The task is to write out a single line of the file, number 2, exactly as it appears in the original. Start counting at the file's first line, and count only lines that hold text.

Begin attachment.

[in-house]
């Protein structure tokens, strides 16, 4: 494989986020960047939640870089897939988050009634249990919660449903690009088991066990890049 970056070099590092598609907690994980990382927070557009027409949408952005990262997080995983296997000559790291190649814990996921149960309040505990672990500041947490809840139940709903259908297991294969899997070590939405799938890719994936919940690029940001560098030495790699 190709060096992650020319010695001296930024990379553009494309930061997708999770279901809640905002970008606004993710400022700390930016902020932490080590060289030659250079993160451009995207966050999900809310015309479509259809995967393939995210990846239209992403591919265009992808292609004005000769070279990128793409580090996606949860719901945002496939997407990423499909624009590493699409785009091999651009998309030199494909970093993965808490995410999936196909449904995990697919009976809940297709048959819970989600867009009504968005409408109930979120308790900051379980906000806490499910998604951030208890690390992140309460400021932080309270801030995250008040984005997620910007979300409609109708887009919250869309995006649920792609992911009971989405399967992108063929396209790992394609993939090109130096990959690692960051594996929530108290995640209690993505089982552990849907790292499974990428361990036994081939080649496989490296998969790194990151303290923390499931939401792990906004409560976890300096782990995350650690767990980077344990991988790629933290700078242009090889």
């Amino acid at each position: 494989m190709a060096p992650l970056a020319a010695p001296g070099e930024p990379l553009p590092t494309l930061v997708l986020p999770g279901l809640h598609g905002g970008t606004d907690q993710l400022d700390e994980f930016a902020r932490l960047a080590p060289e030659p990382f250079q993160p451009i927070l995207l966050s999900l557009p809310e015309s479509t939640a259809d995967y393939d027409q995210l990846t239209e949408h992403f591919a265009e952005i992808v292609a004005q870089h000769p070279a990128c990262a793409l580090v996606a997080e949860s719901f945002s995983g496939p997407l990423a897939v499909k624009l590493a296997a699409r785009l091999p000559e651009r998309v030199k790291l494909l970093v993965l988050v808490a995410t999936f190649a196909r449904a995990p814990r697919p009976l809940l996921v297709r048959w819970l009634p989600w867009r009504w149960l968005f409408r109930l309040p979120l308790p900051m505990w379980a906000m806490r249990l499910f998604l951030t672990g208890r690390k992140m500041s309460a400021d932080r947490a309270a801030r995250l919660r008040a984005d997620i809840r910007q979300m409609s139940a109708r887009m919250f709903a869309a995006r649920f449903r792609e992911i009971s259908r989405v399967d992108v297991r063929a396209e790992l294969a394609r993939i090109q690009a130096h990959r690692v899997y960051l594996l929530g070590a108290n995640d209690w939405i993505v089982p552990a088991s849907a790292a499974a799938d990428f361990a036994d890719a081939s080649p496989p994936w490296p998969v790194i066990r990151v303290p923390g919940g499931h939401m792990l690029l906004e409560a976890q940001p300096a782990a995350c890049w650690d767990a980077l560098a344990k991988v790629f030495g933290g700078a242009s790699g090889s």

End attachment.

């Protein structure tokens, strides 16, 4: 494989986020960047939640870089897939988050009634249990919660449903690009088991066990890049 970056070099590092598609907690994980990382927070557009027409949408952005990262997080995983296997000559790291190649814990996921149960309040505990672990500041947490809840139940709903259908297991294969899997070590939405799938890719994936919940690029940001560098030495790699 190709060096992650020319010695001296930024990379553009494309930061997708999770279901809640905002970008606004993710400022700390930016902020932490080590060289030659250079993160451009995207966050999900809310015309479509259809995967393939995210990846239209992403591919265009992808292609004005000769070279990128793409580090996606949860719901945002496939997407990423499909624009590493699409785009091999651009998309030199494909970093993965808490995410999936196909449904995990697919009976809940297709048959819970989600867009009504968005409408109930979120308790900051379980906000806490499910998604951030208890690390992140309460400021932080309270801030995250008040984005997620910007979300409609109708887009919250869309995006649920792609992911009971989405399967992108063929396209790992394609993939090109130096990959690692960051594996929530108290995640209690993505089982552990849907790292499974990428361990036994081939080649496989490296998969790194990151303290923390499931939401792990906004409560976890300096782990995350650690767990980077344990991988790629933290700078242009090889």